The number one reason for poor health in a goat is parasites.  That being said............we have a strong focus on parasite control.

 Management of Parasites in Goats

Producers are starting to realize that parasite management in goats is crucial for obtaining maximum profits!  Regardless of whether you are a commercial meat producer, or someone with a passion for the show ring..........parasites can affect your goals.  Losch's Ridge View Farm has a strong focus on parasite resistance and resilience in our herd. First, let me explain the difference between resilience and resistance.  A goat with resilience is one that handles a high worm load or bounces back from a worm infestation well.  This goat can have excellent FAMACHA scores & still not have parasite resistance.  Parasite resistance is indicated by the number of Fecal Egg Counts (FEC's).  FEC's are an estimate of the number of adult worms present in the goats gut.  A FEC above 2,000 epg is considered the level of clinical significance.  FEC's are important because the eggs that are shed from goats with high FEC's contaminate the environment and are ingested by the rest of your herd, increasing the total parasite population! It is a known fact that 20% of your goats contribute 80% of the worms!  Culling the 20% that are carrying the high FEC's can greatly reduce ingestion of eggs & subsequently reduce your goats overall parasite load. You want an animal that carries both low FEC's and good FAMACHA scores. 

We entered bucks into the MD Pasture Based Test program for 5 years.  They had a heavy focus on parasite resistance/resilience.  We were honored that our buck entered into the 2011 MD Pasture Based Test Program finished with the 2nd best FEC of the entire group.  Additionally, he was the highest selling buck in the sale!  Only 11 of the 78 that finished the test had the parasite data & weight gain required for entry into the sale. 

The overuse of dewormers has caused parasites to become immune to various dewormers.  Our deworming is primarily based on FAMACHA scores.  FAMACHA is a parasite control system that utilizes the color of goat eyelids to determine the need for deworming.  The Barber Pole worm sucks blood from the goat & causes anemia.............which causes pale coloration in the eyelids.  It is an effective & easy method to determine who needs dewormed. Only deworming those that have poor FAMACHA scores allows Refugia to thrive. The overuse of dewormers has caused parasites to become immune to various dewormers.  We deworm only as FAMACHA dictates & work to promote Refugia in our pastures, diluting the stronger dewormer resistant parasites with the weaker..........dewormer susceptible ones. 

We have been striving for both resilience and resistance to parasites, by actively culling "wormy" goats that do not live up to our standards.  Being diligent with pasture rotation, monitoring livestock stocking rates, tracking FAMACHA scores, detailed record keeping and true CULLING (sending a goat to the meat market) of "wormy" goats are all crucial in parasite management.  Parasites climb up the wet grass & legume stems, making parasite ingestion more likely in the am, so we feed hay at that time.  As the pasture dries by mid morning, the parasite content on the upper portions of the forage is lessened.  The goats therefore consume fewer parasites.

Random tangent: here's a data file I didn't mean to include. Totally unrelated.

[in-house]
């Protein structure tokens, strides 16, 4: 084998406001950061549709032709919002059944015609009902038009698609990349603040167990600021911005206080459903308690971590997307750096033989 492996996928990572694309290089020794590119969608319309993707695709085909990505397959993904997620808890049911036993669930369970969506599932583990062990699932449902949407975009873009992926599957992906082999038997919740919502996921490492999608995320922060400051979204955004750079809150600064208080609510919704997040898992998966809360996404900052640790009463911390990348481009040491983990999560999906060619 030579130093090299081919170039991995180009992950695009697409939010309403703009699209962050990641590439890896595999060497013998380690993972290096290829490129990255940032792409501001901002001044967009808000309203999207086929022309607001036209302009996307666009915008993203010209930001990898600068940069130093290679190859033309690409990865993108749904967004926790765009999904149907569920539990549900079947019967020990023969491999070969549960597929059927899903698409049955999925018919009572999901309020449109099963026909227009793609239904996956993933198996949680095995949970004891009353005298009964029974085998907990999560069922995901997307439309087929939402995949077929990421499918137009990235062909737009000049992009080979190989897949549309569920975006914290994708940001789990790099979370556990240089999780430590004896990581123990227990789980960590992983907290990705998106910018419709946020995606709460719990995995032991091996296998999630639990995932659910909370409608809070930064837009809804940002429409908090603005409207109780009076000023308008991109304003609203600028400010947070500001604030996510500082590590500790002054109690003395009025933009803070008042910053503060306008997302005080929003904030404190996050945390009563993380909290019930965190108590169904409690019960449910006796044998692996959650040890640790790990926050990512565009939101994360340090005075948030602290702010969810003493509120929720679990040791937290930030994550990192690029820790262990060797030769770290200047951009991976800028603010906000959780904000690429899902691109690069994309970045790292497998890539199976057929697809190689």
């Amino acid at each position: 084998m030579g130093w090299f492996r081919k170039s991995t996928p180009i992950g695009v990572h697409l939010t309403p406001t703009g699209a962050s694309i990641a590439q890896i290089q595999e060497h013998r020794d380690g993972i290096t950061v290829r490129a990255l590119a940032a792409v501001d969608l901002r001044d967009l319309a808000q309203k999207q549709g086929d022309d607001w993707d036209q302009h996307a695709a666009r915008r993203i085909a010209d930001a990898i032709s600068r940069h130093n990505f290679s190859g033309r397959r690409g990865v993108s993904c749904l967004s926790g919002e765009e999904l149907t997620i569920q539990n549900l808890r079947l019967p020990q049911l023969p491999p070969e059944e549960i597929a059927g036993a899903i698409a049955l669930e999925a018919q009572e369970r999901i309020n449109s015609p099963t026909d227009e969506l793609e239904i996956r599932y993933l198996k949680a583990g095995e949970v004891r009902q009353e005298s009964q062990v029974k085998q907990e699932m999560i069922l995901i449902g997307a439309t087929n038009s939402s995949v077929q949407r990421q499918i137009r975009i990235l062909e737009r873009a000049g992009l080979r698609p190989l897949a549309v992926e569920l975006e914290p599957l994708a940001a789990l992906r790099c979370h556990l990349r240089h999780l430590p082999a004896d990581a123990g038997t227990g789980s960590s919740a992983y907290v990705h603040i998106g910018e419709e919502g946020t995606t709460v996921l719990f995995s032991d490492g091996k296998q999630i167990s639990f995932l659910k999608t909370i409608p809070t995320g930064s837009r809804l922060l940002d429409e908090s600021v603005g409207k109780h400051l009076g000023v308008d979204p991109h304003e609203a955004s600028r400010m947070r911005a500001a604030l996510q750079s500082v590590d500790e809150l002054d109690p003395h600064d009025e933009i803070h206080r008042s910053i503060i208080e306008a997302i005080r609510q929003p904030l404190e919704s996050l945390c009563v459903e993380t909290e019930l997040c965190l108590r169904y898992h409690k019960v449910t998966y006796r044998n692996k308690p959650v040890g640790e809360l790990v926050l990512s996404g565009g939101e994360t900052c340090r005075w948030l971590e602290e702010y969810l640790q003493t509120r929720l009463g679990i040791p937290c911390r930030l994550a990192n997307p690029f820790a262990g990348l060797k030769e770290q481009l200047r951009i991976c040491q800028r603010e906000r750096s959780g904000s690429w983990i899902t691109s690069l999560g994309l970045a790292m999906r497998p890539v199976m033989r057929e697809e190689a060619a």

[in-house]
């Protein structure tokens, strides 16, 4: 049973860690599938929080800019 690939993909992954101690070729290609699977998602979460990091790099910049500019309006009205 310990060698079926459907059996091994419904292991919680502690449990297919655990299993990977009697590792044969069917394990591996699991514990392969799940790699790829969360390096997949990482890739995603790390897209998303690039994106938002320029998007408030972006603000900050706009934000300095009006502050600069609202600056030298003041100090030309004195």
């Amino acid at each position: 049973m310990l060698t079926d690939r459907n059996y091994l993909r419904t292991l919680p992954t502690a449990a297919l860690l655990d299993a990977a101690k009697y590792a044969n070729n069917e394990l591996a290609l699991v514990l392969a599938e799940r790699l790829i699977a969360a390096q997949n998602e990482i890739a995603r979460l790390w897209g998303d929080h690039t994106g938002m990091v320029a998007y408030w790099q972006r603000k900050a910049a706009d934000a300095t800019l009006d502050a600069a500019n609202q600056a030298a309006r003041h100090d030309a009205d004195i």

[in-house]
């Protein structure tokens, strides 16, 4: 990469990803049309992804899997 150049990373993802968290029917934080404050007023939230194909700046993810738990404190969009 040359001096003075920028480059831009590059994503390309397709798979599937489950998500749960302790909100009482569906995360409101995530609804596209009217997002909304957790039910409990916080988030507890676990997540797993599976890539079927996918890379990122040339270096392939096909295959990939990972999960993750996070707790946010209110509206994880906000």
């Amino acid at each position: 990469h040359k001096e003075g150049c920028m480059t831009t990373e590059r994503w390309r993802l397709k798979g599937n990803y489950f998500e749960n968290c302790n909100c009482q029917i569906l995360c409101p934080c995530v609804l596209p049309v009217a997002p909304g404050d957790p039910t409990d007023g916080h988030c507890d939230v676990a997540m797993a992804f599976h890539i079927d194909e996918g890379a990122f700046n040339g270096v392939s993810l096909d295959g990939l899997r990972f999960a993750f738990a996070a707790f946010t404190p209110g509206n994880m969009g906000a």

If you are planning to improve parasite resistance in your herd, it would be wise to choose replacement stock carefully.  Parasite resistance is a moderately heritable trait, more so than reproductive proven genetics will make a difference in parasite control! Don't be afraid to ask questions!  A reputable breeder should be happy to answer your questions and provide you with data needed to make a wise choice.




 Hoof Care

Every effort is made to provide an environment that limits the exposure to mud & wet conditions, in which hoof problems thrive.  We have hauled road based stones in to provide dry areas when the goats are outside in wet conditions.  Our new barn has a covered barnyard area that is concreted.  This helps with reducing wet areas as well.  We made sure that the area outside our covered barnyard was a stone/clay base with a good slant away from the barn for drainage too.  Hoof trimming is done as needed, based on conditions the goats are exposed to.  Wet weather dictates more frequent trimmings.  Goats that have low maintenance hooves are preferred over those that require frequent attention.  When hooves are sore, they don't stand, move, breed or eat properly............leading to weight loss & poor health.  We cull goats that are "high maintenance in the hoof department". 



Losch's Ridge View Farm feels that the best way to obtain the optimum health in our goat herd is to be pro-active.  We are aggressive in our vaccination schedule.  Preventing debilitating diseases is important for maintaining a profitable operation.  We give the 1st of 2 CDT & Pneumonia vaccines to our kid goats by 4 weeks of age.  This is repeated 4 weeks later.  We also vaccinate for CL.  Regardless of wether you have EVER had any lumps of any description on your property.............unless you are a hermit, you have exposure to CL.  We vaccinate for CL at 3 months of age or older, and again 4 weeks later. Think about it.........shows, customers walking through your barn, feed trucks driving to your place....after visiting other farms...............the list goes on!!!  We take a realistic approach to preventing diseases.  If there is a substantial risk for exposure & contracting a problem, & also a vaccine available to counteract the problem, why not vaccinate?